The Writer’s Conference – the Gift You Give Yourself
December is the month we buy stuff to give to other people. Even if you don’t celebrate Christmas or Chanukah, you probably will buy a bottle of sparkling wine to share with a friend on New Year’s Eve. While you are doing all this gift-giving, consider giving something to the writer in you, something like a writer’s conference.
Yes, it can seem indulgent. When the author’s cut of each book sale is between six and ten percent, paying hundreds of dollars to attend a conference feels inappropriate. But you – and your career – are worth it!
Attending a writer’s conference can be a mountain-top experience that is reinvigorating on many levels. It reminds you of why you write and inspires you to write more. It sparks new ideas and moves you past roadblocks. It lets you hang with people who understand exactly how you feel about writing.
Being with other writers, writers who are better and more successful than you, seems like it would bum you out, but most folks are gracious and kind. When you think about it, there is a lot of room for “competing” authors. A reader can read a book way more quickly than an author can write it and they are hungry for more.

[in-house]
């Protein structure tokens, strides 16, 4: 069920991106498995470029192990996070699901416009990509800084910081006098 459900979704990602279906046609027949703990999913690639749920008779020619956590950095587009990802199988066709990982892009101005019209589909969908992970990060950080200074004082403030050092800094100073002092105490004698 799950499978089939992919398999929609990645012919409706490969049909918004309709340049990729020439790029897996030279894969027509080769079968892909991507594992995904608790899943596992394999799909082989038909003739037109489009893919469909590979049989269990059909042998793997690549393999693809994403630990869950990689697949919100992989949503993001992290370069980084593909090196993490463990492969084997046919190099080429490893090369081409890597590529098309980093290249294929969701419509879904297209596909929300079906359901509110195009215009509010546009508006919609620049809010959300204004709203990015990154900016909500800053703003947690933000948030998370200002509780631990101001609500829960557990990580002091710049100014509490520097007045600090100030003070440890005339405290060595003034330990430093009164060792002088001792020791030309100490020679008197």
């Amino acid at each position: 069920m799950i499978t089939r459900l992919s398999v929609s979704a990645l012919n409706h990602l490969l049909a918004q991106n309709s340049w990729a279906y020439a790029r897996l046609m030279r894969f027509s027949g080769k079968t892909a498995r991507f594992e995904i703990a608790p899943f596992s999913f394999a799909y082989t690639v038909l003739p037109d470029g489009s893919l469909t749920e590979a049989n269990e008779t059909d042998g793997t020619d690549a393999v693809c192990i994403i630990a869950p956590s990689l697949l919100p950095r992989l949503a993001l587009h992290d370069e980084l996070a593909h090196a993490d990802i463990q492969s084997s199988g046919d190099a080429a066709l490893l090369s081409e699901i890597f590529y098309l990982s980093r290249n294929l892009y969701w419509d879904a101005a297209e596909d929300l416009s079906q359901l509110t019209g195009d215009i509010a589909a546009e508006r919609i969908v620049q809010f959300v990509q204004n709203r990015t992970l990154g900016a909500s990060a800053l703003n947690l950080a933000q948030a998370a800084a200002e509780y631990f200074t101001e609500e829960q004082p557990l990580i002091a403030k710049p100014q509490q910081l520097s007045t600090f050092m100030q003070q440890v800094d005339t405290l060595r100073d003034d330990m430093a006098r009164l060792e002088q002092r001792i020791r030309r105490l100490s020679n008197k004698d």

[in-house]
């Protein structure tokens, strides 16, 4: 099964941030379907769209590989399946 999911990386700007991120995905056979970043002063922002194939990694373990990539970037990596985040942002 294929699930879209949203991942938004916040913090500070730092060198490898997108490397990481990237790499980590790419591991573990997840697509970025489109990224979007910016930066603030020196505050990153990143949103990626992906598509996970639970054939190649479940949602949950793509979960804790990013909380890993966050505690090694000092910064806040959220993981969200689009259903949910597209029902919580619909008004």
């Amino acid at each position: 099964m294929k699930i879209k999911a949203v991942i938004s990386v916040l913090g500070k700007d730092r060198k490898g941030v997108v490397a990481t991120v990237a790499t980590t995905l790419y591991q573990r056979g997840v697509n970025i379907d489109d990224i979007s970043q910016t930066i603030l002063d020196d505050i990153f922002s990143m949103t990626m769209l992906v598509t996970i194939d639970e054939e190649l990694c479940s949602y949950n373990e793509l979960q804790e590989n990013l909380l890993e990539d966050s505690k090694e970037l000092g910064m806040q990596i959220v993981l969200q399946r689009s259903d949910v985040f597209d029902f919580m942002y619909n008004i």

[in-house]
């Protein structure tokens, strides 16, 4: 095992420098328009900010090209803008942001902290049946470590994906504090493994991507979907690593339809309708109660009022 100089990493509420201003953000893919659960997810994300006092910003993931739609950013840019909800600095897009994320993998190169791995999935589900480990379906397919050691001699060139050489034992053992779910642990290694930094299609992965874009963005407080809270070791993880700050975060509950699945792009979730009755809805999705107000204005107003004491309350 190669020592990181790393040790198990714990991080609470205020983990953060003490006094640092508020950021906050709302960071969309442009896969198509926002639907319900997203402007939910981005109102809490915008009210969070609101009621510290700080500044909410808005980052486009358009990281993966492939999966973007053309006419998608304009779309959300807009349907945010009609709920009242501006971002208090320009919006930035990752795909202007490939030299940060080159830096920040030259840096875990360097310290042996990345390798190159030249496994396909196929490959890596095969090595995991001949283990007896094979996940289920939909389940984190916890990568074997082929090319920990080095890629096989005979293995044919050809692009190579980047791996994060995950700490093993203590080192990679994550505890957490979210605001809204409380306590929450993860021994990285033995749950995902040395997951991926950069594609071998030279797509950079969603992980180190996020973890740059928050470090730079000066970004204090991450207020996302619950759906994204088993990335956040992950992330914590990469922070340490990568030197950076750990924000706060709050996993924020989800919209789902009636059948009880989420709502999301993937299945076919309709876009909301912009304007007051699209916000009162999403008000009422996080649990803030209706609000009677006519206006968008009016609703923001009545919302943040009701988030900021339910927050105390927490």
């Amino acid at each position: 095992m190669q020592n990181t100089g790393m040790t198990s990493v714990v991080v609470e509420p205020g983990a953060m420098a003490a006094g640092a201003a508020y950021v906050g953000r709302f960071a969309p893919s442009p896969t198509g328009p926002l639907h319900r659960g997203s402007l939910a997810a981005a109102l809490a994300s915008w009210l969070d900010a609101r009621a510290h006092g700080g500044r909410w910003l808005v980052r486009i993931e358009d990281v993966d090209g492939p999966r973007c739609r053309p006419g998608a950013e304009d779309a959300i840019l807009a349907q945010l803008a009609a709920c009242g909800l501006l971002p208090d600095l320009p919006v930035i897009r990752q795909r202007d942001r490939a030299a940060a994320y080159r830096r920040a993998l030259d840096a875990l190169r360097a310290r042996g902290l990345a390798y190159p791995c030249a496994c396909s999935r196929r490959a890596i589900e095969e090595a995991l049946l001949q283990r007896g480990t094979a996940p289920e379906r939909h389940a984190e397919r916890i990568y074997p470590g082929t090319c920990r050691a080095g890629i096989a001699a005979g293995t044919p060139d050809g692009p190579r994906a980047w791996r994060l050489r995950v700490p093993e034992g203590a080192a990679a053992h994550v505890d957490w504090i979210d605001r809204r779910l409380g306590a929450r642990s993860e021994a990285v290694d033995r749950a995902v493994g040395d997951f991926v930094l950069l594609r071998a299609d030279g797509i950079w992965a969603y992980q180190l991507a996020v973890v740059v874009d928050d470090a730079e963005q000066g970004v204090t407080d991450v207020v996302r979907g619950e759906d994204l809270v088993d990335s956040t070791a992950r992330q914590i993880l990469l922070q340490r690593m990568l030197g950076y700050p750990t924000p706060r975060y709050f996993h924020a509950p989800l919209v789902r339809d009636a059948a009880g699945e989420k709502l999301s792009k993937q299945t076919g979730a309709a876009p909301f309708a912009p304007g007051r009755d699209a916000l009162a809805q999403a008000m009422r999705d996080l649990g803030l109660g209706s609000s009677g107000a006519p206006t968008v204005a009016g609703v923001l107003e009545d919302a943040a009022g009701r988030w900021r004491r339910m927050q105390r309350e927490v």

Writing conferences help build your skills as well as boost your attitude. Even if you have a degree or have taken classes before, there is always something new to be learned. Or to be re-learned. You may have heard the same lesson many times before, but suddenly it will take on new meaning because it applies to the specific manuscript you are working on right now.
Of course the other big plus at a writer’s conference is the networking. While some people are much better at this than others, you can reap rewards at whatever level you are currently at and, ideally, push yourself just a little bit to move on to the next level where more rewards await.
I have personally heard stories about chatting up big-name writers, agents and editors at the bar after hours, although that is beyond my current comfort level. But I have put faces to names I’ve only read about, talked to people who were in a position to help me and connected early with up-and-coming folks whose influence became useful later. For shy folks, finding the other shy folk is the first step. Each of you is non-threatening, and once you team up, you can support each other.
So as you are giving to friends, family and charities this season, consider giving yourself a gift as well and resolve to take yourself to a writer’s conference in 2020. You can write yourself a thank-you note later.